“Spring forward” isn’t always about the time
AS WE MOVE toward spring, the days get longer, which of course means the nights get shorter. So certain nocturnal activities get a little more hurried, a little more rushed. “Spring forward,” they say, and that can mean an awful lot of things.
For the two couples seated at the bar, it meant short sleeves, short dresses and a short courtship. Kissing was already going on at the table, and I was doing my best not to notice. Not as easy as it sounds when you are standing three feet away but, as a consummate professional, I did my best.
Courtship comes in many flavors, some subtle and some gross. Let’s not forget that the word itself comes from the late Middle Ages, a time of knights and chivalry, when one “paid court to a lady.”
The romantic notions of that thought got lost in the sloppy sounds of wet kisses exchanged by one of the couples.
“Does anyone here know anything about cars?” announced a new arrival loudly to the entire bar. The couples looked her way briefly before retreating to their embraces.
“Can I get you something?” I said to the slightly discombobulated brunette.
She flung her large purse on the bar, knocking over the drink of a well-behaved solo guest seated outside the volume range of the amorous couples.
“Sorry,” she said dismissively, suggesting that she was anything but that.
The brunette then engaged in a loud conversation on her cellphone.
“I know I should have gotten it fixed last month, but I have a life, you know.”
She waved a hand at me insistently only to raise one finger on that hand as soon as I arrived, signaling me to wait.
I waited briefly while she continued her phone conversation, stating that her current predicament was not her fault. Perhaps in her world, engine warning lights mean “whenever you get around to it.”
Eventually, she waved away another guest who tried to sit next to her.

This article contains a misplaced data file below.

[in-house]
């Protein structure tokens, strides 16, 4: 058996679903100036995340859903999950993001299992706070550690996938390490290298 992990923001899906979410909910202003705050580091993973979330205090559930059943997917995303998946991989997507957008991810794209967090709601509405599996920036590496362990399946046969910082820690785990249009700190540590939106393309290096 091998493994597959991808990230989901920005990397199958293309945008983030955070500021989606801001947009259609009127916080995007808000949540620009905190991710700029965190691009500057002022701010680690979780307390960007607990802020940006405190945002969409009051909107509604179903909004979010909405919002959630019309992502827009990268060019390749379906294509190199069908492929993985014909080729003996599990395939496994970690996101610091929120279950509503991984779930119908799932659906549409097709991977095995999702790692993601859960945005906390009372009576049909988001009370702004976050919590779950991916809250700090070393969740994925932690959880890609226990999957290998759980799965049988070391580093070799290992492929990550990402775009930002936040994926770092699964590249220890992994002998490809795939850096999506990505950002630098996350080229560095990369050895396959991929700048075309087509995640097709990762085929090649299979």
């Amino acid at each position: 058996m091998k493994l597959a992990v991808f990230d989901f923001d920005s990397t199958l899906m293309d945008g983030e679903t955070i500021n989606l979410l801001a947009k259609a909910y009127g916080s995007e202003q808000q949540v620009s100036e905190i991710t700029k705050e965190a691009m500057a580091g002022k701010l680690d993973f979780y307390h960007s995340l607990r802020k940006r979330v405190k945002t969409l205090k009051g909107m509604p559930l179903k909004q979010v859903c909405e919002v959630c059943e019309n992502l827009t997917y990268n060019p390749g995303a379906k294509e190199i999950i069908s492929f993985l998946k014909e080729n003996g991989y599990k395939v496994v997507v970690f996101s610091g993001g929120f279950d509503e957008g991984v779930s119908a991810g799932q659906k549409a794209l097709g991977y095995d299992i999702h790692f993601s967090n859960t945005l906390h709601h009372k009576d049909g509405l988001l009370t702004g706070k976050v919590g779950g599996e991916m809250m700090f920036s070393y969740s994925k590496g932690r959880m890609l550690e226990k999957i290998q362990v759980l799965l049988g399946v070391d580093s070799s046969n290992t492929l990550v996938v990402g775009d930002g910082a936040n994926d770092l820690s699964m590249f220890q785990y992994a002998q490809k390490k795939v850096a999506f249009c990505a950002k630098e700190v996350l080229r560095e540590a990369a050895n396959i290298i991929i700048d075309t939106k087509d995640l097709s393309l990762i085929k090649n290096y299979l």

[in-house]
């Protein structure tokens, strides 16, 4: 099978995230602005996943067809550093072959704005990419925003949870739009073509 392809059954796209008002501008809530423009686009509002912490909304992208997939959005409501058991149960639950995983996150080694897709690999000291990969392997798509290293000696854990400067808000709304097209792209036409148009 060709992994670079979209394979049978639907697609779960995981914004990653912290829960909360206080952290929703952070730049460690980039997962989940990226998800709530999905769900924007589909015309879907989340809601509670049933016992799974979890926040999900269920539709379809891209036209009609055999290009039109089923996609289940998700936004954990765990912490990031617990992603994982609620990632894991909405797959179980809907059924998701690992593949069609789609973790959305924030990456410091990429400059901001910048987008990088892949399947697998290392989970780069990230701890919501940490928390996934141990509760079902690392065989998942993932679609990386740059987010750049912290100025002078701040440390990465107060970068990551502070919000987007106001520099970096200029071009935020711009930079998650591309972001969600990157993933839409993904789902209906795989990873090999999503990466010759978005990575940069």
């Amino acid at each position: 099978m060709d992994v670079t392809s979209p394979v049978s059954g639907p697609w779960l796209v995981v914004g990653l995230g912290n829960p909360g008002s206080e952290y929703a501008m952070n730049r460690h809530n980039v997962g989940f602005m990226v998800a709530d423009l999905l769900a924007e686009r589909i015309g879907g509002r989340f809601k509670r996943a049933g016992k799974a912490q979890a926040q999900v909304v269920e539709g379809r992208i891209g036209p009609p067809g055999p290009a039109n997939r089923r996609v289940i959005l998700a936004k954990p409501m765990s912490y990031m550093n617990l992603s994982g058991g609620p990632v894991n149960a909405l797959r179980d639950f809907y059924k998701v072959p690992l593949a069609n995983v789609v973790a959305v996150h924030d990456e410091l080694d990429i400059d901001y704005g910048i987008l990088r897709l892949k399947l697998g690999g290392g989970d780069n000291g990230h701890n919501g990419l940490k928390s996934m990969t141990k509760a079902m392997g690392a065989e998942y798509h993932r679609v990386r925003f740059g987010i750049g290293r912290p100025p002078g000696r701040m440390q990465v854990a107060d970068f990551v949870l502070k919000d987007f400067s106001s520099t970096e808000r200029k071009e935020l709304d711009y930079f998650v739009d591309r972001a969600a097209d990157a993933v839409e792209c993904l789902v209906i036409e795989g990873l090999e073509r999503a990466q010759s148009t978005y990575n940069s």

“I’m waiting for my date,” she said, covering the phone’s mouthpiece.
Said date dutifully arrived. A handshake indicated the blindness of the arrangement.
“My car is broken down outside,” the brunette said to her potential new beau.
“Do you have AAA?” he asked.
“No, do you?”
An awkward start to be sure, but an early spring and two kissing couples can do strange things to one’s logic.
“Do you still want to get dinner?” he asked.
“Sure,” she said. “We can deal with my car later.”
Partway through their dinner, which was interrupted by repeated phone calls, the conversation became more of an interrogation.
“Do you know anything about cars?”
“Do you think you can look at it?”
“Can I leave it at your house?”
“Can I use your AAA?”
“No, no, no, yes,” he said, offering some help without judgment or condemnation.
She, of course, didn’t see it that way.
Her voice started to rise, which caused one of the kissing couples to move farther down before resuming their amorous activities.
“I’m having a crisis here,” the brunette announced loudly into her phone.
“No, I don’t have the money to get it fixed,” she said, more, it seemed, for her present company, than for the person on the other end of that call.
Eventually, her date signaled for the check.
“You’re just going to leave me here?” she asked in a tone wholly unsuited to a first date.
“No, I’m going to get your car towed to your house.”
“Then what?” she practically screamed.
“Then, you are on your own.”
That was not something she wanted to hear.
“I was hoping that you would be a man and take care of me.”
He simply shrugged, noting perhaps the paid-for dinner and the paid-for tow.
“I was looking for a knight in shining armor to come and rescue me,” she said, this time into her phone.
This exchange left me with these thoughts:
• All the armor in the world can’t protect you if the threat comes from the inside.
• The nights are getting shorter and so is patience.
• In order to be treated like a lady, one must first act like a lady.
• Transferring responsibility is often easier than taking it.